This recently completed custom shaker-style table was constructed using wooden studs removed from a house in downtown Charleston. The house was built in the late nineteenth century, and the studs were hefty, at approximately 3" x 4". I milled the wood down into the pieces that I needed to complete the project. Milling the rough pine revealed exquisite grain, which became the star of the show. I did use power tools for rough milling, however, all surface finishing was done using hand planes and a card scraper. (Yep, no sandpaper!) It is the first time that I have been able to avoid sanding on a project of this scale, and it is something I hope to repeat frequently. The table is finished with Danish oil. All nail holes were filled with a tinted epoxy.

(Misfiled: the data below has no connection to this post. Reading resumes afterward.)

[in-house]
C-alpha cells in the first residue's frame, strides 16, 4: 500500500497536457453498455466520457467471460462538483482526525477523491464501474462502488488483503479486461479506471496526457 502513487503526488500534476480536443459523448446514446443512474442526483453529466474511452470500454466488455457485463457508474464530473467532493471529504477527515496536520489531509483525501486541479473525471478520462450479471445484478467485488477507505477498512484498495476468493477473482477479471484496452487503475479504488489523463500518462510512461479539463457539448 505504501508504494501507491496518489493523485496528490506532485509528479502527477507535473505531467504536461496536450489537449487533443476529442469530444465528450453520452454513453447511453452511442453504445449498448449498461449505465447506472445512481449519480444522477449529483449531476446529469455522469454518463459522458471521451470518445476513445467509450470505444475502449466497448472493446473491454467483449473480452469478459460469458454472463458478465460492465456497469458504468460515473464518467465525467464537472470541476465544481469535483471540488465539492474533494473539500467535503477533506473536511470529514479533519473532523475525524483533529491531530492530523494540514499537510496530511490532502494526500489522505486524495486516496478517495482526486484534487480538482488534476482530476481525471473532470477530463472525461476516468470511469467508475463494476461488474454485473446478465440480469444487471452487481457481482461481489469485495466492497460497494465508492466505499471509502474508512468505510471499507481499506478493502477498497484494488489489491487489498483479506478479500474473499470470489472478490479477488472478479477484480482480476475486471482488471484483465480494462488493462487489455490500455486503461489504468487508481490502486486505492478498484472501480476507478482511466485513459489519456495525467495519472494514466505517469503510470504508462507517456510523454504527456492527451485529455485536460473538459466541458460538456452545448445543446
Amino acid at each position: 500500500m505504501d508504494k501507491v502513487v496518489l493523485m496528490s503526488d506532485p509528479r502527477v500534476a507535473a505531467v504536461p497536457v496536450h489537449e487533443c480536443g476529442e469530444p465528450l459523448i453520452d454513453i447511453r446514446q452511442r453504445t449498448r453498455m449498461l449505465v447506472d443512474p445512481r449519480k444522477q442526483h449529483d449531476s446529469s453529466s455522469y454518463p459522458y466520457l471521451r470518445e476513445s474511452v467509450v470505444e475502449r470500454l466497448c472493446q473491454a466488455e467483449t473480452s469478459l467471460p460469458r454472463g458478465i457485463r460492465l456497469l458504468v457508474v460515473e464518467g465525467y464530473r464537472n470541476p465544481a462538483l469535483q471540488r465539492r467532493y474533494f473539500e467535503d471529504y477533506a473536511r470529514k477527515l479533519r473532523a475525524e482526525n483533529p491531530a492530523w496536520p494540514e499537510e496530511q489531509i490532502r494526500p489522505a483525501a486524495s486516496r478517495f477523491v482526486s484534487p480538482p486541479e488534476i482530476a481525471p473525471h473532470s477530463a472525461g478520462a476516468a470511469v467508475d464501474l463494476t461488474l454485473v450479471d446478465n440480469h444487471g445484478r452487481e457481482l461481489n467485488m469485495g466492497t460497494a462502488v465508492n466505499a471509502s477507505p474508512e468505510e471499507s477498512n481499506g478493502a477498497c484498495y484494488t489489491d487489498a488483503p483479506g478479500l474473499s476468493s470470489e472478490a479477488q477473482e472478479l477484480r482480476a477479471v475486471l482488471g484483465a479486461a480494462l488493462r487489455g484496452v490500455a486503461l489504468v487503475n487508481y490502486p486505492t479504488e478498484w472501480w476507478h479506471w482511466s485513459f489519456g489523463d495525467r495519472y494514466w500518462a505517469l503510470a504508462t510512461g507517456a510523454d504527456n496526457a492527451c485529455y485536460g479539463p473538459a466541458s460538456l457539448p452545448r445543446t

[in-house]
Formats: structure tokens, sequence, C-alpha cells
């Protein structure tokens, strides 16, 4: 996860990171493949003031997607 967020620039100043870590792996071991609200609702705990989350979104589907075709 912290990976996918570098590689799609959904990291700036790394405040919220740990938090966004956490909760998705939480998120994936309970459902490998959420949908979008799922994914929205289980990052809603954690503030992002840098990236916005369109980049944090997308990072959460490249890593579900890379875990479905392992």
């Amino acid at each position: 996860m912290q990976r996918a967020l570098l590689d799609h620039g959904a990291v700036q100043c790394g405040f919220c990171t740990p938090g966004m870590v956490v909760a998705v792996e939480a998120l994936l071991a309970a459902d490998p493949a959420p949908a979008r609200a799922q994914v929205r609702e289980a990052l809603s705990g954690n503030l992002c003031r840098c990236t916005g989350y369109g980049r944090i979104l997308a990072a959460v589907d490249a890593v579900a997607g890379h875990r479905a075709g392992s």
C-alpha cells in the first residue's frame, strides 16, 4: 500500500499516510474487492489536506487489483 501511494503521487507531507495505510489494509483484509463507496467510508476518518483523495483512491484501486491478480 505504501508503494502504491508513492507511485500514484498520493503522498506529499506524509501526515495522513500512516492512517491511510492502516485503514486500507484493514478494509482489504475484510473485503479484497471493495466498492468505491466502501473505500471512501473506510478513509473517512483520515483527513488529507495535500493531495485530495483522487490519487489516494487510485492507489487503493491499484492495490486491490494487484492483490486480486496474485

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When I first got my lathe, I wanted to practice on small scrap wood that wasn't too precious to me. I dug into my scrap pile, and got to turning! My small scraps lent themselves well to creating icicle ornaments. After turning just a couple of them, I was completely hooked. Each ornament is one of a kind and exquisite. Every detail matters, and I think that these pieces have helped me refine my turning skills more than any other projects I have tackled. The hardest part? Letting them go to new homes!
Wood types pictured at the top of the page: antique reclaimed mineral stained poplar, cypress, antique reclaimed pine, walnut, and dogwood.